A one-tailed test: This type of statistical test involves making a directional prediction about the outcome. For instance, it could be predicted that students who engaged in micro-teaching will achieve higher scores in practical teaching compared to those who did not participate.
Systematic sampling: In this method of sampling, a sample is chosen by selecting every Kth element from a population list. Unlike other sampling techniques, not all members have an equal chance of being chosen. Once the starting point and interval (K) are set, the remaining elements for the sample are automatically determined.
A two-tailed test: This form of statistical test is non-directional and focuses on the difference between the means of two samples. An example of a two-tailed test is a null hypothesis, which posits that there is no significant difference between the two groups being compared.
Cluster Sampling: When obtaining a list of all members of a widely spread population, such as primary school children in Nigeria, is impractical, cluster sampling is used. In this method, groups, rather than individual members, are randomly selected for the study. The selected groups share common characteristics.
Accidental/haphazard sampling: This type of sampling involves selecting members of a population based on their availability and willingness at a given time until the desired sample size is reached. Fields like press, journalism, astronomy, pharmacy, and medicine often use this method, where representativeness isn’t the primary consideration.
A one-tailed test: In a one tailed or directional test, a prediction is made as to what
to expect. Example is:
A one-tailed test is concerned about superiority/inferiority of two groups. “Students who participated in micro-teaching will score higher in practical
teaching than those who did not” Systematic sampling: This procedure involves drawing a sample by taking every Kth case from a list of the population. Thus, the major difference between the systematic sampling and the other types of sampling is the fact that all members of the population do not have an independent chance of being selected for the sample. Once K is determined and the first kth element decided then, the rest of the individuals to be included in the sample are automatically determined. A two-tailed test: unlike a one-tailed test, a two-tailed test is a non-directional test that is only interested in the difference between the means of two samples. A null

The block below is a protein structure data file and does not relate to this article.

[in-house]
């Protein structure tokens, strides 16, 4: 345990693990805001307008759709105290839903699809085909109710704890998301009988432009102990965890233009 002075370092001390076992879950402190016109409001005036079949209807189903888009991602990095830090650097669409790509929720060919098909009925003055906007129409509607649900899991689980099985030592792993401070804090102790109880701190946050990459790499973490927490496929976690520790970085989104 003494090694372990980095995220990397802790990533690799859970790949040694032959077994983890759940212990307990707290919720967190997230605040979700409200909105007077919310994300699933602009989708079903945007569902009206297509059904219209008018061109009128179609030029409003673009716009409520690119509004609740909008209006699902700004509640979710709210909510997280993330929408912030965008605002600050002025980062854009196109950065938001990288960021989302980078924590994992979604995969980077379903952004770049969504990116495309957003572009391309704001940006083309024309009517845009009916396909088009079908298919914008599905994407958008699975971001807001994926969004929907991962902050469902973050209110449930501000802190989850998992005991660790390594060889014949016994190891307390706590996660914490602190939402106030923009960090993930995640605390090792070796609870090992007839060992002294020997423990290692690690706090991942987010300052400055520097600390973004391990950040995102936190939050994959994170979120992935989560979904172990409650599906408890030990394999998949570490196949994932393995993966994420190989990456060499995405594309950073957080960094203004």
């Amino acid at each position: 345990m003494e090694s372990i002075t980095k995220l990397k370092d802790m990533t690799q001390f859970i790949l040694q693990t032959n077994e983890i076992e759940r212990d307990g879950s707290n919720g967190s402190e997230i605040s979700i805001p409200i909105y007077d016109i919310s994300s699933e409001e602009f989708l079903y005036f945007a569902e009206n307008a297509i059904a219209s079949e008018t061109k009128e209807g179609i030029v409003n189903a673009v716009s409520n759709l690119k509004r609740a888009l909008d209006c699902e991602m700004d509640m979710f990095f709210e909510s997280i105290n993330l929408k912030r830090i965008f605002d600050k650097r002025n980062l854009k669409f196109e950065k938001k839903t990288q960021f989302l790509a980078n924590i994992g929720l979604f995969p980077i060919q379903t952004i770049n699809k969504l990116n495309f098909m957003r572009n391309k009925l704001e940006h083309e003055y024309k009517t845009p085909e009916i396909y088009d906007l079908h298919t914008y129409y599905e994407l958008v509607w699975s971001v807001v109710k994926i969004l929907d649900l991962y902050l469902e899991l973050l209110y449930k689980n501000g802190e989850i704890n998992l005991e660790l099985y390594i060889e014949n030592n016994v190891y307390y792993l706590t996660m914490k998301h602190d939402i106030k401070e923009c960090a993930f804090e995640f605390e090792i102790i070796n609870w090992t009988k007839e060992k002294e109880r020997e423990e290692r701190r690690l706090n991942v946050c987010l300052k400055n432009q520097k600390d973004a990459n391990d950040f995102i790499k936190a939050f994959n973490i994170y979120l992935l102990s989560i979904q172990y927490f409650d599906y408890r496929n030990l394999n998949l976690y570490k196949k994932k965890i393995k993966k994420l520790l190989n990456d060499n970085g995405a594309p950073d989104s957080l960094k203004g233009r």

hypothesis is a good example of a two-tailed test:
Cluster Sampling: It is impracticable to obtain or compile a list of all the members of a population say primary school children in Nigeria. The cost of studying subjects of a population that spans a very wide geographical area is prohibitive. Cluster sampling is the kind of sampling in which groups, not individuals are randomly selected. All the members of the selected groups have the same characteristics. Accidental/haphazard sampling: This implies choosing any member of the population that is available at the given time until the desired number is achieved. Participation here is based on availability and willingness. Pressmen, Journalists, Astronomists, Pharmacists, Medical Practitioners are some of the fields where representativeness is not the driving force.
2. (a) Explain educational statistics (b) Is statistics really needed in education? Discuss
1. A one-tailed test involves making a __________ prediction about the outcome.
2. A one-tailed test focuses on the __________ of two groups.
3. Systematic sampling selects every __________ element from a population list.
4. In systematic sampling, not all members of the population have an __________ chance of being selected.
5. A two-tailed test is interested in the __________ between the means of two samples.
6. A null hypothesis is an example of a __________ test.
7. Cluster sampling selects groups, not __________, from a population.
8. Cluster sampling is useful when the population is spread across a __________ geographical area.
9. All members of selected groups in cluster sampling share __________ characteristics.
10. Accidental/haphazard sampling chooses members based on __________ and willingness.
a) financial status
11. Accidental/haphazard sampling is often used in fields where __________ is not a priority.
12. Cluster sampling is suitable when compiling a list of all members of a population is __________.
13. Systematic sampling involves selecting every __________ element.
14. A one-tailed test predicts a specific __________ of an outcome.
15. A two-tailed test focuses on the __________ between the means of two samples.